A 29‐year‐old male with a history marijuana and cocaine use presented with abdominal pain of three weeks duration. The pain was associated with nausea, emesis, dark urine, night sweats and fever. He denied recent travel or sick contacts. On admission he was mildly tachycardic and afebrile. On physical exam he had left upper quadrant abdominal tenderness and posterior cervical lymphadenopathy. A CT scan of the abdomen showed hepatosplenomegaly and focal hypodense regions in the spleen consistent with splenic infarcts. The patient was found to have mild transaminitis (AST: 147 U/L, ALT: 134 U/L) and a hemolytic anemia. His white blood cell count and lymphocyte count were initially normal, however they became slightly elevated. His Epstein‐Barr Virus (EBV) Immunoglobulin M (IgM) antibody, EBV early antigen, and Cytomegalovirus (CMV) IgM were found to be positive suggesting an acute mononucleosis with co‐infection by EBV and CMV complicated by splenic infarcts. Hepatitis panel and testing for HIV were negative. Blood and urine cultures were negative. The patient was seen by both infectious disease and gastroenterology, who felt he was co‐infected with EBV and CMV and that all of his symptoms and lab values could be attributed to infectious mononucleosis. The patient clinically improved with supportive care and was discharged with plans for outpatient follow‐up.
Infectious Mononucleosis is a syndrome typically seen in teenagers and young adults, which is characterized by fever, cervical lymphadenopathy, pharyngitis and fatigue. It is most often associated with EBV, however acute CMV infection can also cause the symptomatology of acute mononucleosis. Simultaneous infection with these two members of the herpes virus family has been documented, as has a reactivation of EBV during an acute infection of CMV, however it is rare in immunocompetent individuals in the age range of our patient. In addition to the dual cause of infectious mononucleosis, he also had the rare complication of splenic infarcts. EBV is documented as one of the potential causes of splenic infarcts, however few cases have been reported. The cause of splenic infarction in acute mononucleosis is poorly understood. In one pediatric case, the suggested cause of splenic infarction was proposed to be transient hypercoagulability due to decreased activity of protein C and protein S. In another case, anti‐phospholipid antibodies were transiently detected in the setting of CMV. The pathophysiology of splenic infarct in our patient was not determined and he was not tested for a hypercoagulable state.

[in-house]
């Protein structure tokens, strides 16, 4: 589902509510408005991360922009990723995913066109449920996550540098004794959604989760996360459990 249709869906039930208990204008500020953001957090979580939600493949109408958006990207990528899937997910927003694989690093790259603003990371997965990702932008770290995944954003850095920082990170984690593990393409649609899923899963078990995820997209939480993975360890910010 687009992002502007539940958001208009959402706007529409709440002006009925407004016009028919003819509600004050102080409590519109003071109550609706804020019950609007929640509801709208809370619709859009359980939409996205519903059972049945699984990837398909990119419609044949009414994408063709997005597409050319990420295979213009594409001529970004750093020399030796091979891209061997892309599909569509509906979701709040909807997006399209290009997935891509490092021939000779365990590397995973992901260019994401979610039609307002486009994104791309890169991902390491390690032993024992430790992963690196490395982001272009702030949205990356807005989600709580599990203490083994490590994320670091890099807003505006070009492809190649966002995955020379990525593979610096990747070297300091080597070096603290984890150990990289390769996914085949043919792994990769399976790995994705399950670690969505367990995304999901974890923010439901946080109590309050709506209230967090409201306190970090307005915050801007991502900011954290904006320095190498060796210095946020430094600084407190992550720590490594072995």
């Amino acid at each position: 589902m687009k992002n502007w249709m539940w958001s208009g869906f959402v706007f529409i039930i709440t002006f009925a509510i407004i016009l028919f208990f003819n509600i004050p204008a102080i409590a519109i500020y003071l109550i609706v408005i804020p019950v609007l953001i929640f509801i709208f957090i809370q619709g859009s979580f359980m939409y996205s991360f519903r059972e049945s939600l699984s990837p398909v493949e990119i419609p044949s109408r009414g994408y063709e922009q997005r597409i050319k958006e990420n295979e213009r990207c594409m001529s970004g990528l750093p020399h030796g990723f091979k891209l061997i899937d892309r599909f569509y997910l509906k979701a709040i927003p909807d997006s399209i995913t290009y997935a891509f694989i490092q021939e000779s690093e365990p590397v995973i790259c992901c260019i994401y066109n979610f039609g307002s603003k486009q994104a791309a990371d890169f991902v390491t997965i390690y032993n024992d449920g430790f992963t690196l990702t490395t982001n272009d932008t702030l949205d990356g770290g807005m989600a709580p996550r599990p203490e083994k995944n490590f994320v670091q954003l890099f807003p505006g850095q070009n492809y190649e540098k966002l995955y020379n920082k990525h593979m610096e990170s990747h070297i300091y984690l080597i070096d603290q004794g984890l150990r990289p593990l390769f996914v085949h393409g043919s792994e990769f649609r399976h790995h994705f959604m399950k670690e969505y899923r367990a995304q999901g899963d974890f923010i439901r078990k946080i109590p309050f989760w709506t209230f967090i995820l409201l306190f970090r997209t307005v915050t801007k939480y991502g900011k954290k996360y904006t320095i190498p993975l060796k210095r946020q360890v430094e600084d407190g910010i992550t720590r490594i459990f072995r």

Hospitalists commonly encounter patients with complaints of abdominal pain and nausea in the setting of a mild transaminitis. Although Infectious Mononucleosis is commonly an acute illness seen in the pediatric setting, this case stresses the importance that hospitalists keep the diagnosis of mononucleosis in their differential when evaluating an adult patient with this presentation. In addition, this case highlights the importance of testing for both acute EBV and CMV when infectious mononucleosis is suspected. It is unclear exactly what role the dual infection of EBV and CMV may have played in the development of splenic infarcts in this case, but this case shows the potential value of abdominal imaging in patients with suspected infectious mononucleosis who present with abdominal pain and that testing for transient hypercoagulability should be considered in patients who present with splenic infarction.
To cite this abstract:Navetta B, Feldhamer K. Double Mono: A Case of Coinfection with Ebv and Cmv. Abstract published at Hospital Medicine 2014, March 24-27, Las Vegas, Nev. Abstract 538. Journal of Hospital Medicine. 2014; 9 (suppl 2). https://www.shmabstracts.com/abstract/double-mono-a-case-of-coinfection-with-ebv-and-cmv/. Accessed January 29, 2020.